No, it is not over. This morning, a smaller-than-usual group of House Oversight Committee members waged a friendly IRS scandal interrogation of four conservative witnesses, from Cleta Mitchell (who's representing some Tea Party groups in a lawsuit) to David Keating (formerly at the Club for Growth, now at the Center for Competitive Politics, which is filing complaints against senators who asked for the IRS to look into 501 funding), to two Heritage Foundation scholars. Mitchell, unsurprisingly, was the most compelling witness, relaying tales of the "mom and pop" organizations that hesitated to work on politics because the IRS asked for information like "will you host candidate debates" or "where will you be speaking for the next two years."
While that was happening, the Ways and Means Committee—which has been waging its own battle for Lois Lerner's emails—released what looked to be a conversation between Lerner and an unnamed, conservative-hating employee. The conversation, as Ways and Means had it, started with Lerner appearing to respond to something about "crazies" after the 2012 election.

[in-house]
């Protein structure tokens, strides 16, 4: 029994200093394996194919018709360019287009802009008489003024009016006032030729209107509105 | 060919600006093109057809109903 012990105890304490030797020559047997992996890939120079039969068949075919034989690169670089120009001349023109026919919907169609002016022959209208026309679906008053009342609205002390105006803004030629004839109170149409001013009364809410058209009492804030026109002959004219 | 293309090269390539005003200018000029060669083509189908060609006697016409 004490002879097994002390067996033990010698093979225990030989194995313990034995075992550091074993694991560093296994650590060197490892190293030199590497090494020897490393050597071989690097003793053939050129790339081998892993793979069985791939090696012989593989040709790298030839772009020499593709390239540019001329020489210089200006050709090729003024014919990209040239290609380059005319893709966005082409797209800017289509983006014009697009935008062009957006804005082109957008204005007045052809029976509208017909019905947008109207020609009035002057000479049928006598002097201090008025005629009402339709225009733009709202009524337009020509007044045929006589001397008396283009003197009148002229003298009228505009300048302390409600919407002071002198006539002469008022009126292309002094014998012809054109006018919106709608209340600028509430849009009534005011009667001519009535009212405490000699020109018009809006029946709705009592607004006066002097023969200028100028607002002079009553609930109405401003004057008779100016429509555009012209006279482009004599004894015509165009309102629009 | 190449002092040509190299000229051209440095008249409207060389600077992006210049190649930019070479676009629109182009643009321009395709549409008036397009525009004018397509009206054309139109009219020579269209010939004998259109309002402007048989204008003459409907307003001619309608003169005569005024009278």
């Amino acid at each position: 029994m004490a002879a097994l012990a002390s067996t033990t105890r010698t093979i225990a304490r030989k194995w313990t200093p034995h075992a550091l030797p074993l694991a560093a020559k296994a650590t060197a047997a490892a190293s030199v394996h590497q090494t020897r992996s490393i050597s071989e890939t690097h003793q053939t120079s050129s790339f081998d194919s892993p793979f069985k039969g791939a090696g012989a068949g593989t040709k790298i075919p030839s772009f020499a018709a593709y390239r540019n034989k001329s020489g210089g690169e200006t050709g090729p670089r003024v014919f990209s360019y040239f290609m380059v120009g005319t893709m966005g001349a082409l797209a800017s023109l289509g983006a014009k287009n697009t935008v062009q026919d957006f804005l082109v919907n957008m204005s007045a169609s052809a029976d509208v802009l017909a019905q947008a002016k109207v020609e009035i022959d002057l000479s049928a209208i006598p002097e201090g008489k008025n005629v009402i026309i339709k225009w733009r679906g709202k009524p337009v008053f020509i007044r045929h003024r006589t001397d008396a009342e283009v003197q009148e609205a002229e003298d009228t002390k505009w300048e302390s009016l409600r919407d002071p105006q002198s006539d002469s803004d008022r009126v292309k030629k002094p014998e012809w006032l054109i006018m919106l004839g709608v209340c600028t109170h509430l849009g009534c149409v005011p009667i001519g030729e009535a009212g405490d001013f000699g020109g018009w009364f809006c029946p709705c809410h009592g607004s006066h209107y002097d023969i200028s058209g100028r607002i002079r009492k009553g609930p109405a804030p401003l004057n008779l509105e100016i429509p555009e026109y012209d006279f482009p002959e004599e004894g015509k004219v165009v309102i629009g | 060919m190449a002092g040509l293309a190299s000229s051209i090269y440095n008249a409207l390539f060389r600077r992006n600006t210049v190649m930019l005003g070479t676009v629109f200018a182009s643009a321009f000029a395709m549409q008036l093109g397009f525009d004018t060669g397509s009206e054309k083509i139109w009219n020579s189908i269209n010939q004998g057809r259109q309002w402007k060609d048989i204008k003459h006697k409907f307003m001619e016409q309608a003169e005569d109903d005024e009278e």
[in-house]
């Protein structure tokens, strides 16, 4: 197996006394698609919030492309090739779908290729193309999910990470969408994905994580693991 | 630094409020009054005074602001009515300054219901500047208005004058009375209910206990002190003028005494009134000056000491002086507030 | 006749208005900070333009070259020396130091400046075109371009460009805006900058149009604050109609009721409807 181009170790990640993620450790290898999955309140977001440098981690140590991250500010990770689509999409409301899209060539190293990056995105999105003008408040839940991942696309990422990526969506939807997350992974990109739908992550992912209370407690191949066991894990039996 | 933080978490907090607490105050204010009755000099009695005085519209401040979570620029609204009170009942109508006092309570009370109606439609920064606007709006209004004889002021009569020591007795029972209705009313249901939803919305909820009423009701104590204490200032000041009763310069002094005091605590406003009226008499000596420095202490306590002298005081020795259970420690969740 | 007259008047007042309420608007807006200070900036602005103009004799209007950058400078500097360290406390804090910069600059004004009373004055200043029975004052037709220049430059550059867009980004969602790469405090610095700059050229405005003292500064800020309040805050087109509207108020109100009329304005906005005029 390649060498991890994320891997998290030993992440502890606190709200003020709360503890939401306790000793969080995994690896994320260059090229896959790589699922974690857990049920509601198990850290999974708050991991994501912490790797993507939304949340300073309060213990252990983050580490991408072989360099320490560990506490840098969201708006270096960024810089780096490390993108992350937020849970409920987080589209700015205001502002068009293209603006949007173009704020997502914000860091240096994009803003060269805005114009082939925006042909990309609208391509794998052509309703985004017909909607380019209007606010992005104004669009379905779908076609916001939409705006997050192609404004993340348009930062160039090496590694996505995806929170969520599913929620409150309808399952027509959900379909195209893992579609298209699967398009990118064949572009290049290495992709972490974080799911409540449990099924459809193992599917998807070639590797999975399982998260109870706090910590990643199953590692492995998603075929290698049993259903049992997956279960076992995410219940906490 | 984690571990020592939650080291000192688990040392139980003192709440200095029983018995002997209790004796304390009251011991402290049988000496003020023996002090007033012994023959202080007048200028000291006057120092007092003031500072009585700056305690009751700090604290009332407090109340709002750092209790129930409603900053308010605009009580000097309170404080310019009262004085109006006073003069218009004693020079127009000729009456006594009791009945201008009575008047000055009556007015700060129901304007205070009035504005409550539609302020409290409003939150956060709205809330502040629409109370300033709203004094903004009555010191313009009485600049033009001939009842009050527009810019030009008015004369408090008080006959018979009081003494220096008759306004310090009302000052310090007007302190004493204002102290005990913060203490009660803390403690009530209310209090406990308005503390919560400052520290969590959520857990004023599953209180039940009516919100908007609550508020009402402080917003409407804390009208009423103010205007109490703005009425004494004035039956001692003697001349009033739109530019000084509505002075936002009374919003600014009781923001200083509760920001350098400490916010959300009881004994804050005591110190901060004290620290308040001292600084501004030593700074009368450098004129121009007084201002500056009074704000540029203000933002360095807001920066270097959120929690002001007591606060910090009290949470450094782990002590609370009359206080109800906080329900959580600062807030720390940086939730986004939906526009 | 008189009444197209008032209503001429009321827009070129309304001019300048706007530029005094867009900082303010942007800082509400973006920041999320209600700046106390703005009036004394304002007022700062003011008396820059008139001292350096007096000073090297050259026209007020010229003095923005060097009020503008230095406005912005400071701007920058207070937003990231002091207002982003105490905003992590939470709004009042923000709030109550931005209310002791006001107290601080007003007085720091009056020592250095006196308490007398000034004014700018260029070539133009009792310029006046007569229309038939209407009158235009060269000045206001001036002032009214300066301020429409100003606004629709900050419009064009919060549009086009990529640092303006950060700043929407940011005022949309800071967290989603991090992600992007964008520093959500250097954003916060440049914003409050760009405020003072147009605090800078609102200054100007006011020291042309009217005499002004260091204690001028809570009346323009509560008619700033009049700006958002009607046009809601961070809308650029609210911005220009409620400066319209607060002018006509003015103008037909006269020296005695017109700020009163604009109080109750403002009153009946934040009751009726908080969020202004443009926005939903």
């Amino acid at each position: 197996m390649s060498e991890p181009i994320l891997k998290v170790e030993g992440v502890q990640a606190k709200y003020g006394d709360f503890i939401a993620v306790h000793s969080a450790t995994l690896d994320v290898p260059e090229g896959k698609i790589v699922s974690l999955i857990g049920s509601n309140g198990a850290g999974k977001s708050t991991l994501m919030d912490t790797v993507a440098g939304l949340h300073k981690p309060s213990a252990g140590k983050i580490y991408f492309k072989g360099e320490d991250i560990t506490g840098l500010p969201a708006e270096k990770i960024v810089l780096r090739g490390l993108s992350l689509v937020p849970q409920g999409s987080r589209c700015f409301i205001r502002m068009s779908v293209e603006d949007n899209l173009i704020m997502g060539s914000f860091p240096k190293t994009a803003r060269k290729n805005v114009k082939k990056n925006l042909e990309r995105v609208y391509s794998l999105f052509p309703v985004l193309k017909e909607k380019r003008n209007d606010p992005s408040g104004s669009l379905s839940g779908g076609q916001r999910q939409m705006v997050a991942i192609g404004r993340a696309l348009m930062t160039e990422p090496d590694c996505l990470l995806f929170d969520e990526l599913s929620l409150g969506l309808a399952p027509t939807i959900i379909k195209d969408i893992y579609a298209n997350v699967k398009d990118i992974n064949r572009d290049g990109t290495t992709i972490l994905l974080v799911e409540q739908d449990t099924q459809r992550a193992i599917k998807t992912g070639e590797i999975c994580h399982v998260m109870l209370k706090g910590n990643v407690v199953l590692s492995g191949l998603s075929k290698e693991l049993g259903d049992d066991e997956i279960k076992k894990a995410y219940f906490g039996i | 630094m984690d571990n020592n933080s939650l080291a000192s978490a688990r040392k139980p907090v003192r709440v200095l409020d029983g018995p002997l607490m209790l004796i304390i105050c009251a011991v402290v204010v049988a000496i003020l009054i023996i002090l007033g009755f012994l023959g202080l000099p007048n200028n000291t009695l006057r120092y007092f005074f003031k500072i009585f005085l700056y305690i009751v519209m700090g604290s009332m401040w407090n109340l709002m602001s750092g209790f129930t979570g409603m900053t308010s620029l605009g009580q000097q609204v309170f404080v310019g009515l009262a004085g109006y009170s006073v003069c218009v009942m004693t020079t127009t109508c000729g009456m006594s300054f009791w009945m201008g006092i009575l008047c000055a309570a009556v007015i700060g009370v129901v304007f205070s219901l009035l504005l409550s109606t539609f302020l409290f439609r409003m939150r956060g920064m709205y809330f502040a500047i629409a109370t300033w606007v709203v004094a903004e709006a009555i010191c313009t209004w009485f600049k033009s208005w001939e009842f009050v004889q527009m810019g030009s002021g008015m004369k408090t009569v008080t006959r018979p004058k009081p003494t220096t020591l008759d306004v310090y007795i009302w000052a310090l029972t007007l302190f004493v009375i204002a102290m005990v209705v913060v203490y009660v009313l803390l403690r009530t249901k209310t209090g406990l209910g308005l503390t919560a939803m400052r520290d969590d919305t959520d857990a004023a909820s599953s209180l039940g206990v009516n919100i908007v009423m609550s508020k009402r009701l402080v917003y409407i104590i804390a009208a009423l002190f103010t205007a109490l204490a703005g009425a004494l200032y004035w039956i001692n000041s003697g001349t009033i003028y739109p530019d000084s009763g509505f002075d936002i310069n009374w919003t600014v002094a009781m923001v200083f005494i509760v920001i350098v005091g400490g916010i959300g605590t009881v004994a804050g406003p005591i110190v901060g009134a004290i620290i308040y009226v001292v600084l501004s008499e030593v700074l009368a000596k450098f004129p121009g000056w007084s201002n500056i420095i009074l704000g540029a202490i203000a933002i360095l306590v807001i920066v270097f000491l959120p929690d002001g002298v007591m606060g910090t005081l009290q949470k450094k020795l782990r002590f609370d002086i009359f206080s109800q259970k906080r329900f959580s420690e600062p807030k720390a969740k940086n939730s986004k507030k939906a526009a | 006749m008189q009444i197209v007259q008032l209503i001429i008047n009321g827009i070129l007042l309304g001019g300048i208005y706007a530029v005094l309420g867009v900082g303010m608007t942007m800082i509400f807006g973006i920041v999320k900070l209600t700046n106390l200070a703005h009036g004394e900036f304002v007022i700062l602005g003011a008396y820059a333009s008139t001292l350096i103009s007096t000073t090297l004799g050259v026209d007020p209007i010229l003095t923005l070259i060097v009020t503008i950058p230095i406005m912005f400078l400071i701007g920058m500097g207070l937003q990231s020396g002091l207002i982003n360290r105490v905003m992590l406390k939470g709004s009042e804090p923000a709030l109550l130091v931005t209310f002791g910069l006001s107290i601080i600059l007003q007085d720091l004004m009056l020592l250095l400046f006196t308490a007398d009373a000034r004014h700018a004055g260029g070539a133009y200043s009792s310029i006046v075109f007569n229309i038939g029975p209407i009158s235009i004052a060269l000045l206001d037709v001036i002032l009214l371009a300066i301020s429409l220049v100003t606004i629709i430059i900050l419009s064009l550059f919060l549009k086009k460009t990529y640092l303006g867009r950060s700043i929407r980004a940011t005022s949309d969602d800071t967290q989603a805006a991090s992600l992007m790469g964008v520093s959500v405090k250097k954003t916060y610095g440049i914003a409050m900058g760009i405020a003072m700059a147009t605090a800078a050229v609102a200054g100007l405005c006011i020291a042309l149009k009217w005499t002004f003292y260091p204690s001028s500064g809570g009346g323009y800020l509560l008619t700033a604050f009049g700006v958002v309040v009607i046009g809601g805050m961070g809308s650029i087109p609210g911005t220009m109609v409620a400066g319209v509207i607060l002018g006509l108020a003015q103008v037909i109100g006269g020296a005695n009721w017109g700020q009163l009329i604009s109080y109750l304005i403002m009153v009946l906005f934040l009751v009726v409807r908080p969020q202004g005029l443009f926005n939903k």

An unnamed email partner tells Lerner "you should hear the whacko wing of the GOP," and all they're saying about American decline.
Her companion says "the hosts," not the callers, are the crazy ones.
And that's basically how it ends. For Republicans, it is more proof that the attitude at the IRS was poisoned, and enabled rough treatment of Tea Party groups—why wouldn't it, given how little esteem the groups were held in?
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